As Calanon (Why that pseudonym, and should I address you by your actual name, and will anyone else even read this?) said in his post “God: The Third Person”, our concept of prayer is woefully lacking.
I encourage you all to read “The practice of the presence of God” by Brother Lawrence. Here is a quote from it:
It is a “serious mistake to think of our prayer time as being different from any other. Our actions should unite us with God when we are involved in our daily activities, just as our prayer unites us with Him in our quiet time.”
Another quote, this time from http://www.christinyou.net
“In this restoration of the Spirit of God to the spirits of men (cf. Gen. 2:7), so that men might function as God intended in His creative design, there is effected a spiritual union whereby we become “one spirit” with Christ (I Cor. 6:17). This is not a psychological union whereby we keep Jesus in our thoughts and consciousness, nor is it a moral union whereby we are obliged to seek to conform to Jesus’ example. Rather, it is a spiritual union whereby deity dwells and functions in man; Christ in the Christian. Jesus illustrated this spiritual condition to Nicodemus in the analogy of a “new birth,” a spiritual regeneration whereby one is “born of the Spirit” (John 3:1-6).”
And from Scripture, we must “pray without ceasing”.
But what of the Lord’s Prayer? It seems very specific, cultural, and template-like. Is it a ritual prayer, almost, or should we bend it to absorb other prayers, as a model? This Prayer is the center of the Sermon on the Mount, the largest collection of Jesus teachings in terms of one session. It must be important. My Bible teacher from last year is doing a thesis or doctorate or something on the Lord’s Prayer. I should ask him more about it.
How do all of these come together to form one common idea? At its core, prayer is communication. We can all agree, I assume. How much can we say “Prayer works”, in that when we pray miracles happen. If so, it is all about helping others and we should be praying a lot for the whole world. But if prayer is mainly to transform us – God knows, but we need to hear our own prayers – then we should focus on the spiritual experience of God and confessing and praising and thanking. But, if it is broader, it can encompass both. So this isn’t a dichotomy.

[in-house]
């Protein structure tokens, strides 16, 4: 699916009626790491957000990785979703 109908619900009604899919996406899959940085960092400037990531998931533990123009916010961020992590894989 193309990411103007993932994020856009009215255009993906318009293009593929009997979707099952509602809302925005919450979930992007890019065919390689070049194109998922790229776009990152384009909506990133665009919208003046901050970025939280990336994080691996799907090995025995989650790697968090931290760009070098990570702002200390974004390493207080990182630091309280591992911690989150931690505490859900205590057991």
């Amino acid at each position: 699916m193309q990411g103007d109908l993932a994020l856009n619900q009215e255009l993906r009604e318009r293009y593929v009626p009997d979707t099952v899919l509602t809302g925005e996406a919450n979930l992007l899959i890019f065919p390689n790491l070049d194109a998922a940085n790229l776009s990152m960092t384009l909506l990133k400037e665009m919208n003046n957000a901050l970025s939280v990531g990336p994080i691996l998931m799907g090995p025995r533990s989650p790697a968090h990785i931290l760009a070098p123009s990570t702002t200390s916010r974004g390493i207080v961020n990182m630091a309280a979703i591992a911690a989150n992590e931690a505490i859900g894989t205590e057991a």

But if Prayer is simple communication, why would Jesus say “This is how you should pray”? Is he giving us guidelines for what to talk about, or is it how to talk to God? Are these topics and the order of them an important formality?
Why are Prayer and Meditation similar? They both are lowering self, slowing self, broadening perspective. But I think that they are different. Now some quotes from “Be Here Now”, by Ram Dass:
“When the mind perceives an object it is transformed into the shape of that object. So the mind which thinks of the Divinity which it worships (Ista-devata) is at length, through continued devotion, transformed into the likeness of that Devata.” ~ Woodroffe
“The one thing I wish for is to be alone, and all by myself to pray, to pray without ceasing: and doing this I am filled with joy.” ~ Way of a Pilgrim
“After no great lapse of time I had the feeling that the Prayer had, so to speak, by its own action passed from my lips to my heart. Further, there came into my heart a gracious warmth.” ~ Way of a Pilgrim
“If the enemy cannot turn us from prayer by means of vain thoughts and sinful ideas, then he brings back into our minds good things we have been taught, and fills us with beautiful ideas, so that one way or another he may lure us away from prayer, which is a thing he cannot bear. It is called ‘a theft from the right hand side.’ He taught me therefore not to admit during times of prayer even the most lofty of spiritual thoughts. And if I saw that in the course of the day time had been spent more in improving thought and talk than in actual prayer of the heart then I was to think of it as a loss of the sense of proportion or a sign of spiritual greed.” ~ Way of a Pilgrim
“Everywhere, wherever you may find yourself, you can set up an altar to God in your mind by means of prayer…” ~ Way of a Pilgrim
That was prayer, now a quote on meditation by Ram Dass himself: “The term meditation is used in such a variety of ways that it may mean anything from daydreaming or musing, to deliberating about a topic, to a specific discipline of working with the mind that can be so exact that every act of body and thought is prescribed. The way in which the term meditation is used in yoga is in the more formal and disciplined sense. As such it is distinguished from reflection or contemplation. It includes two processes: making the mind concentrated or one-pointed, and bringing to total cessation the turning of the mind.”
What types of meditation can complement the previous exposition of prayer?